Sometimes he drove to the post office but, because he has
problems with his right leg giving out, he does not like to
drive very far. He has horses and dogs but is no longer able
to take care of them. He reads the news on the internet and
shops on craigslist. Occasionally, he and his wife host
family functions and they go out to dinner “every now
and then.” He remained under the care of Dr. White, Dr.
Williams, and a neurologist. Mr. Hicks explained that his
back hurts all the time, causing him to constantly change
positions. He said that he spends about four to five hours
per day laying down. Because he cannot bend over, he has a
device to help pull up his socks and uses a long shoe horn to
put on his shoes. Sometimes his wife has to tie his shoes for
him. He stated that the pain radiates down his right leg, and
he also experiences numbness in his leg. He said that walking
intensifies the pain in his back, hip, and down his leg. He
uses a cane when walking to keep as much pressure as possible
off his right leg and stated that he cannot walk long enough
to grocery shop. He stated that he has fallen numerous times
because his leg gave out. For that reason, he sits down while
taking a shower. He uses a heating pad and takes medication
for the pain. He has to elevate his leg at night when he
sleeps. Although he testified that he is on pain management,
there were no treatment notes in the record from a pain
management specialist. He also stated that his pain
medication makes him sleepy.
Hicks also explained that he has head and hand tremors. His
wife has to load his toothbrush for him, and he sometimes has
trouble holding a cup. He cooks only to quickly microwave
something. He does not do laundry, clean house, or do yard
work. Instead, his sister-in-law comes twice a week to help
out in the house and he has others assist with his horses. He
can no longer ride or care for his horses.
no longer fish. He estimated that he can sit or stand for
only about five to ten minutes before having to change
positions or stretch out. He estimated that he could only
walk for about thirty to forty yards. He stated that he no
longer abuses alcohol, drinking only one or two beers once or
twice a week.
Standard of Review
review of the Commissioner's denial of disability
benefits is limited to determining whether substantial
evidence supports the decision and whether the proper legal
standards were used in evaluating the evidence.
“Substantial evidence is more than a scintilla, less
than a preponderance, and is such relevant evidence as a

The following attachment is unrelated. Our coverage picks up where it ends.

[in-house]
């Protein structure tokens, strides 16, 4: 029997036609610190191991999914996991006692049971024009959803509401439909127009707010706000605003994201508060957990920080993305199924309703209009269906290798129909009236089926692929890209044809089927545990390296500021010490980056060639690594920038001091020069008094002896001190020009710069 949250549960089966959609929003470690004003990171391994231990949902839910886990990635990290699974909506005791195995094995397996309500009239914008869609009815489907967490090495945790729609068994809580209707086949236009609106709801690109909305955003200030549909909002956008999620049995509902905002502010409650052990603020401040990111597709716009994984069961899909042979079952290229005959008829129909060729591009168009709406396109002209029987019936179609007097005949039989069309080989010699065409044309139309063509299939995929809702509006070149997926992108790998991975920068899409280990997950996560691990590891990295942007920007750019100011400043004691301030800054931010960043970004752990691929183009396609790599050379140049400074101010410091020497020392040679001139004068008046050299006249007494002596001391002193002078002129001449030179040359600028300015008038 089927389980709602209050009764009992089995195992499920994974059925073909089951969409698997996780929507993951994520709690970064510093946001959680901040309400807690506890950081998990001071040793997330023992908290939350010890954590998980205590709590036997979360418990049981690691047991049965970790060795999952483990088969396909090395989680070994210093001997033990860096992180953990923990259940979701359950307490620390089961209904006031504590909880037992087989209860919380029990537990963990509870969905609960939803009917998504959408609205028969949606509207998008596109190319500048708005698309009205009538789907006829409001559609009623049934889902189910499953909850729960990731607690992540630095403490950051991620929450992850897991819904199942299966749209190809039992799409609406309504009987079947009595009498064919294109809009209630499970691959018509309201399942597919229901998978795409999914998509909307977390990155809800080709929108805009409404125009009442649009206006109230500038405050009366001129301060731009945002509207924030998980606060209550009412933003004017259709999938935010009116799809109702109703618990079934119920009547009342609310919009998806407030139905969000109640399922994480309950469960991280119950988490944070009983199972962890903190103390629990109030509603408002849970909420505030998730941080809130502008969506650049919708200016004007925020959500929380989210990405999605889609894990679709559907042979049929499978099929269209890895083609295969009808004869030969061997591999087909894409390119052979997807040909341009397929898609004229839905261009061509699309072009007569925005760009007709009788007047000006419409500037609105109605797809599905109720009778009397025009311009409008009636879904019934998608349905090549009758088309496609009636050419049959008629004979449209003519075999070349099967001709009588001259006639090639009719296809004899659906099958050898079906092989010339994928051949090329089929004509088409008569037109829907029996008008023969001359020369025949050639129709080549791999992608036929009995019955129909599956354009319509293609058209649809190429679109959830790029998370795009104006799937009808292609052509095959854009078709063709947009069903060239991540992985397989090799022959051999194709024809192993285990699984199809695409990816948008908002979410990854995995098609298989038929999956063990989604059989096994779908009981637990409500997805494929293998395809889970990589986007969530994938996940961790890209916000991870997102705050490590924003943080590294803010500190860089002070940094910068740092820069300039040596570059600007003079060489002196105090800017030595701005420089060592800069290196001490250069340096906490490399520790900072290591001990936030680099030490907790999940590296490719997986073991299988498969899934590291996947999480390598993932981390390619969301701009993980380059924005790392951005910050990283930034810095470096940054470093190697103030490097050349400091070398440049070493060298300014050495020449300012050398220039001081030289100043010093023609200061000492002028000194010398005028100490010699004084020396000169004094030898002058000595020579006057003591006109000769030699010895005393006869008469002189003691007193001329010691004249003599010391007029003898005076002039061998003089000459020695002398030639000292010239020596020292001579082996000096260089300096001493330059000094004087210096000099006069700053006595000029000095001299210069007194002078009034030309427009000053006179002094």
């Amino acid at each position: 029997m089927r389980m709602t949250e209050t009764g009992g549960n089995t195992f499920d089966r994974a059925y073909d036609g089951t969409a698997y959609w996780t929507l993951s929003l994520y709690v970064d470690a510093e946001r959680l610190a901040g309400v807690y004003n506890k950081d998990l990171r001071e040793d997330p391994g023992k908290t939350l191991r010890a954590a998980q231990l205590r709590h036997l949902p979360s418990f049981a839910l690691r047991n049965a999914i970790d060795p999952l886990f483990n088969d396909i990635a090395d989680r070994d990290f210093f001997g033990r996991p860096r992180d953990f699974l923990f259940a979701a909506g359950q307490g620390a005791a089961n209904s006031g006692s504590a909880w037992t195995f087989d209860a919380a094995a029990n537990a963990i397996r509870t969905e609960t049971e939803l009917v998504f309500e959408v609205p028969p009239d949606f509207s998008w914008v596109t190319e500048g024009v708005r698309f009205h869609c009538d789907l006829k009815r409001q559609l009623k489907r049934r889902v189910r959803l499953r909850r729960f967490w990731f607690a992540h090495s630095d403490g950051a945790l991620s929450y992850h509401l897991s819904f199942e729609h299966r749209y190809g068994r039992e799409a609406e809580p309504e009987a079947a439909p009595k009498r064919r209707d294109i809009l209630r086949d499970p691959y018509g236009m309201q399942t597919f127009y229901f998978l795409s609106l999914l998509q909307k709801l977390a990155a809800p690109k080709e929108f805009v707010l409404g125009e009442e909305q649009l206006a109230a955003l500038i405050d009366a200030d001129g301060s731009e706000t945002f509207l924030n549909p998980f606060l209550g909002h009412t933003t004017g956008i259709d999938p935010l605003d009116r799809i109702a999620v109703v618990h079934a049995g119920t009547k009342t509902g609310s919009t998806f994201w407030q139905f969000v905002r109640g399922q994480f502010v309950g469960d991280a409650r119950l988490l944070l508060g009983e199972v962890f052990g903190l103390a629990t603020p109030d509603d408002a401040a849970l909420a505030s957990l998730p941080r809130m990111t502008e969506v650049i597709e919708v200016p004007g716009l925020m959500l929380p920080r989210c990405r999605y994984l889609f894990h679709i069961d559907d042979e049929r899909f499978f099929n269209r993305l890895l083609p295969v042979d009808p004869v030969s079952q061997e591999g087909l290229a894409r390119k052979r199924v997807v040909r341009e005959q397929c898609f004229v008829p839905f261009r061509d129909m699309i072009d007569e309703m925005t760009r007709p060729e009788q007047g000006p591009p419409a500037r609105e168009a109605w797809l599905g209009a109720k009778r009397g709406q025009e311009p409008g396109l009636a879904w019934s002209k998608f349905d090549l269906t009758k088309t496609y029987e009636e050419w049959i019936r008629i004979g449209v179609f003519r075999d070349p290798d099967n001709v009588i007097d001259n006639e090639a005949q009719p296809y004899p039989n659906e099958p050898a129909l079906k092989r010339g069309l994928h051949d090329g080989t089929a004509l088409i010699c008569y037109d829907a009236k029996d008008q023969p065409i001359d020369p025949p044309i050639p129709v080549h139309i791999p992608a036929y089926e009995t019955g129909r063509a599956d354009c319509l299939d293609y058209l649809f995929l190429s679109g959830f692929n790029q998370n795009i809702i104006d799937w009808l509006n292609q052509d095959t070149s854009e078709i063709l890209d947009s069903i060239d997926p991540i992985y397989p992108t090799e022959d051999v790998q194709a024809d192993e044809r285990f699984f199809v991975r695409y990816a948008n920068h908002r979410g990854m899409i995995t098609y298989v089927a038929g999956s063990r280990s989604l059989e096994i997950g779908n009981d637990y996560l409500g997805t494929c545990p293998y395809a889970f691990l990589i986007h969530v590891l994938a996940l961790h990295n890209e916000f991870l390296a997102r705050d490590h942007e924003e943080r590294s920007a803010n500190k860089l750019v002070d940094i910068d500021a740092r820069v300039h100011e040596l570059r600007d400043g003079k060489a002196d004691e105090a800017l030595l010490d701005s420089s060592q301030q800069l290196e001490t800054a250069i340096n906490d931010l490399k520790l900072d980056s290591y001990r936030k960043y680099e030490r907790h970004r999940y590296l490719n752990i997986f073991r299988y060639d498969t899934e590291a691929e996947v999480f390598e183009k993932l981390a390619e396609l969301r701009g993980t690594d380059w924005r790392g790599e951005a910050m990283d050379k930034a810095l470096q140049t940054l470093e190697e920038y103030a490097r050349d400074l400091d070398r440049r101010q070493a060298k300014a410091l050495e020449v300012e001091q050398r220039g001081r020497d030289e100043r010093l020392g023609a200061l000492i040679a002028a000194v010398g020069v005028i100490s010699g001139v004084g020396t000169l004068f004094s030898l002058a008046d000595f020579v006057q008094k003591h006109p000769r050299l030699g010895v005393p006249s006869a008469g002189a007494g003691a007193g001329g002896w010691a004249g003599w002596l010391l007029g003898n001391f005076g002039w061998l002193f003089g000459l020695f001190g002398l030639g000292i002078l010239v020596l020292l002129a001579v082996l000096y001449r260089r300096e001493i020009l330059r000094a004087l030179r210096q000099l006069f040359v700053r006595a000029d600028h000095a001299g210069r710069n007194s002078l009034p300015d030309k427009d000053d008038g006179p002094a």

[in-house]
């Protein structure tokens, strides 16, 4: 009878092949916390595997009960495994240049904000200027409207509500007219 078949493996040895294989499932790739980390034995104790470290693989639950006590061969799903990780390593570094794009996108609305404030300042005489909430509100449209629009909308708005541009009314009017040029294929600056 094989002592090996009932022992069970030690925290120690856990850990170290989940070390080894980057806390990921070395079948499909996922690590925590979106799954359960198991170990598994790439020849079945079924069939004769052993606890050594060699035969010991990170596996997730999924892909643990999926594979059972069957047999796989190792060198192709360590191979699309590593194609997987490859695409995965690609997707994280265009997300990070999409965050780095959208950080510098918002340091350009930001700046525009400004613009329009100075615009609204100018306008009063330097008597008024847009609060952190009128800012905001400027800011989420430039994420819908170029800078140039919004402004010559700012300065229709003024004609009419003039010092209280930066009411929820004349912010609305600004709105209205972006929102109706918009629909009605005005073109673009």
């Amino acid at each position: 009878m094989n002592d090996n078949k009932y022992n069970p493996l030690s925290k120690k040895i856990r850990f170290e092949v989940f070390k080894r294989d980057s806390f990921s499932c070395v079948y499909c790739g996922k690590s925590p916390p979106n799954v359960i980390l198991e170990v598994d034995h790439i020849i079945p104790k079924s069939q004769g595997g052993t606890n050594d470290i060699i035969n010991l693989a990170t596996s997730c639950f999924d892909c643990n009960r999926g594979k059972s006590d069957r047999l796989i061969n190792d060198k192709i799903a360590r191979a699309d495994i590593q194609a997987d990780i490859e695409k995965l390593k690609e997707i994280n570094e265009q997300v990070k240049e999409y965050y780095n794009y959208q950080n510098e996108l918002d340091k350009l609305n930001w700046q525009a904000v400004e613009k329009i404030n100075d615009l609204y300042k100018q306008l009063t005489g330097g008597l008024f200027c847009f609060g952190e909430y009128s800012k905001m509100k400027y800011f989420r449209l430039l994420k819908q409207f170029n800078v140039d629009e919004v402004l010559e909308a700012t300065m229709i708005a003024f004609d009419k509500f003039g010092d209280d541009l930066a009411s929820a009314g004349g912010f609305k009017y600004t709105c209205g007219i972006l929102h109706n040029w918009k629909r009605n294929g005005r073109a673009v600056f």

reasonable mind might accept as adequate to support a
conclusion.” Substantial evidence “must do more
than create a suspicion of the existence of the fact to be
established, but ‘no substantial evidence' will
only be found when there is a ‘conspicuous absence of
credible choices' or ‘no contrary medical
Commissioner's findings are supported by substantial
evidence, they are conclusive and must be
affirmed. In reviewing the Commissioner's
findings, a court must carefully examine the entire record,
but refrain from re-weighing the evidence or substituting its
judgment for that of the Commissioner. Conflicts in
the evidence and credibility
assessments are for the Commissioner to resolve, not
the courts. Four elements of proof are weighed by the courts
in determining if substantial evidence supports the
Commissioner's determination: (1) objective medical
facts, (2) diagnoses and opinions of treating and examining
physicians, (3) the claimant's subjective evidence of
pain and disability, and (4) the claimant's age,
education and work experience.
Entitlement to Benefits
Disability Insurance Benefit (“DIB”) program
provides income to individuals who are forced into
involuntary, premature retirement, provided they are both
insured and disabled, regardless of indigence. A person is
disabled “if he is unable to engage in any substantial
gainful activity by reason of any medically determinable
physical or mental impairment which can be expected to result
in death or which has lasted or can be expected to last for a
continuous period of not less than twelve
months.” A claimant is disabled only if his
physical or mental impairment or impairments are so severe
that he is unable to not only do his previous work, but
cannot, considering his age, education, and work experience,
participate in any other kind of substantial gainful work
which exists in significant ...